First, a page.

The second part of the title sentence focuses on the use of the idea that God’s faithful servants don’t just do what they are told, they seek ways to do His will. This seeking means that those servants are actively looking for ways to perform and accomplish the designs and plans of God. That doesn’t mean they will do it perfectly or without mistakes. It just means they are intentional in their worship and service to God.

In today’s passage, Alma was surprised by a behavior he had never witnessed before. He neither knew these people, nor why they were so insistent on destroying the Church. He found himself in the position of judge over them, and his sole desire was to do God’s will in the matter. There was no knee jerk reaction of feeling offended for the sake of the Church or its standing in the community. His only desire was to do right by God and by these people who had been lost to the truth. He rose above petty involvement to seek for justice and mercy from both sides of the problem.

What Alma learned by taking this problem to the Lord to seek wisdom in how to handle it with equity and love, far exceeded his own personal expectations. He was given the answers he sought on how to use kindness and wisdom in judging the people. He was also given personal promises of his own salvation that anyone would feel blessed to receive in this lifetime.

This discussion of Alma with the Lord shows us that the Lord sometimes just answers our questions. But sometimes the Lord has other things that need to be said. So when we go to the Lord in prayer, we really shouldn’t be surprised if, now that we have opened the channel of communication, the Lord has other instructions to give us that will bless our lives if we follow His counsel. And that counsel is not always convenient or pleasant to follow. But our happiness, and the salvation of others, is always the goal of God’s counsel. Therefore, it is of utmost import that we give strict heed to what we are told.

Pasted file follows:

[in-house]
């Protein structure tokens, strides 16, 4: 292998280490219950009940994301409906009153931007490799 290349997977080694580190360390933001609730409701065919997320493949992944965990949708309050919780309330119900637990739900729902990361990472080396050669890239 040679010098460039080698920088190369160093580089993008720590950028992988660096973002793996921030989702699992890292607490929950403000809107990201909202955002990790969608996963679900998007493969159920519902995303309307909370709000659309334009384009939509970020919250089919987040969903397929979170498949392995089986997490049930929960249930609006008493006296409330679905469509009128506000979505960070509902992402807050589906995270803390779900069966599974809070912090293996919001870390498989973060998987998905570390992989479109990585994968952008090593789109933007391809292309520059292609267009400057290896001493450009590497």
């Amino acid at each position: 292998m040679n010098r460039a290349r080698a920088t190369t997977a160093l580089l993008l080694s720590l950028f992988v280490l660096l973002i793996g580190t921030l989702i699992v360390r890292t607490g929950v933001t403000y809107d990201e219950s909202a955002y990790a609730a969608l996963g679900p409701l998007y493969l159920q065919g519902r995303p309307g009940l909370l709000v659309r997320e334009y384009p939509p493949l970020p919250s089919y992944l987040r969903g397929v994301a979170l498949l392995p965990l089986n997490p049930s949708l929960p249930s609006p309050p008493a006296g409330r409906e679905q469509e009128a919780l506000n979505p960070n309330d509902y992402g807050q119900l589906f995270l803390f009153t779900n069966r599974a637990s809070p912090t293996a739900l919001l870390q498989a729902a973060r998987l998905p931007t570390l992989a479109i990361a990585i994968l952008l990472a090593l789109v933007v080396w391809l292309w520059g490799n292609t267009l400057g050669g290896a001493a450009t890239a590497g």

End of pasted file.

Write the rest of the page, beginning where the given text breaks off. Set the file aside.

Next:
Day 3

Mosiah 27:8–37 – All men and women must be born again.

After “the voice of the Lord came to [Alma],” he wrote down the things the Lord told him “that he might have them” (Mosiah 26:14, 33). How will you follow Alma’s example?

The need to be born again (the baptism of fire), like the need to be baptized of water is universal. Our first baptism represents our burial of the natural man, the sin bound soul, and its resurrection, or coming forth in a newness of life that is filled with spiritual power. This is only the first half of the process. The second half involves the receipt of the gift of the Holy Ghost. Through the gift of the Holy Ghost we can experience a baptism of fire, a purging of our earthly desires (the natural man) and having them replaced with righteous desires. This is the change of heart we read about in the account of King Benjamin’s people and in the story of the conversion of Alma the Younger.